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ORIGINAL ARTICLE
Year : 2012  |  Volume : 4  |  Issue : 1  |  Page : 11-14  

GC-MS analysis of phytocomponents in the ethanol extract of Polygonum chinense L.


Department of Botany and Research Centre, S.T. Hindu College, Nagercoil-629 002, Kanyakumari (Dist.), Tamil Nadu, India

Date of Submission15-Jun-2011
Date of Decision22-Aug-2011
Date of Web Publication21-Dec-2011

Correspondence Address:
Ramasamy Neelamegam
Department of Botany and Research Centre, S.T. Hindu College, Nagercoil, Tamil Nadu
India
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Source of Support: None, Conflict of Interest: None


DOI: 10.4103/0974-8490.91028

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   Abstract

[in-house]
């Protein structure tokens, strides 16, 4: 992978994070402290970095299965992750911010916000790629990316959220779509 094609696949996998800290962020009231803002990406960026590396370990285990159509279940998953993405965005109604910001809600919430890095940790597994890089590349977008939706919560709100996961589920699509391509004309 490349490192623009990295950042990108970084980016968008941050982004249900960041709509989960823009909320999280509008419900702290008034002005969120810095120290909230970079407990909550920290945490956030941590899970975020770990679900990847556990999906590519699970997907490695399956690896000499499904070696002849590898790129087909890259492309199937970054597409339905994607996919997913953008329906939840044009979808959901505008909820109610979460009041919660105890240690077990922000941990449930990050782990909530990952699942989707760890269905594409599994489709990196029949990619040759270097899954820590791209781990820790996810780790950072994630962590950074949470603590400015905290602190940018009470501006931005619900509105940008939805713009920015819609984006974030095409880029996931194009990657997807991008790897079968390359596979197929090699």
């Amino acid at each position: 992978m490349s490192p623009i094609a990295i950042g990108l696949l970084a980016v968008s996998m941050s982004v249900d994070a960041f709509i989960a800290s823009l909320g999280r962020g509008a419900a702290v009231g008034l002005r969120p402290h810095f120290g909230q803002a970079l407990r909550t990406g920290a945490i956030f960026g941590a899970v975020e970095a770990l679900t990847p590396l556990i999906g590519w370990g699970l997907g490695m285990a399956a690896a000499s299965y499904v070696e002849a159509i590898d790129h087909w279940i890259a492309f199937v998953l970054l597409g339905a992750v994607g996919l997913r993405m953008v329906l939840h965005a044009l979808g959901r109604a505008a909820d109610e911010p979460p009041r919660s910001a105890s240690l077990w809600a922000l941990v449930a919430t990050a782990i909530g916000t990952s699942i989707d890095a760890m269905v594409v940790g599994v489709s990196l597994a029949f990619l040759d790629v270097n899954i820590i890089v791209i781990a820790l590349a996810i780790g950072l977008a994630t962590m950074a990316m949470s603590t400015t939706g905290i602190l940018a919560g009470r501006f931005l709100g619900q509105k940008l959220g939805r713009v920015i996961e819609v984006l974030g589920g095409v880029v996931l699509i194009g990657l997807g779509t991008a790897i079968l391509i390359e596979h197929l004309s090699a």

Background: The presence of diverse secondary metabolites has been reported from species of the genus Polygonum. However, there has been not much information available on phytochemical components and biological activity in the whole plant ethanol extract of Polygonum chinense L. Objective: This study was designed to determine the phytocomponents in the whole plant ethanol extract of P. chinense. Materials and Methods: GC-MS analysis of the whole plant ethanol extract of P. chinense was performed using a Perkin-Elmer GC Clarus 500 system comprising an AOC-20i auto-sampler and a gas chromatograph interfaced to a mass spectrometer (GC-MS). Results: This investigation was carried out to determine the possible chemical components from P. chinense by GC-MS. This analysis revealed that the ethanol extract of P. chinense (whole plant) contained mainly a triterpene compound-squalene (47.01%), and a plasticizer compound-1,2-benzenedicarboxylic acid, mono[2-ethylhexyl]ester (40.30%). All identified compounds were, generally, reported as having antimicrobial activity. In addition, the squalene compound also having anti-cancer, anti-oxidant, anti-tumor, chemo-preventive, pesticidal and sun-screen properties, while the plasticizer compound -1,2-benzenedicarboxylic acid, mono[2-ethylhexyl] ester reported to have anti-oxidant and anti-inflammatory properties. No activity was reported in the alcoholic compound-4-hexene-1-ol, 5-methyl-2-(1-methylethanyl)-acetate-(R)-. Conclusions: From the results, it is evident that P. chinense contains various bioactive compounds and is recommended as a plant of phytopharmaceutical importance.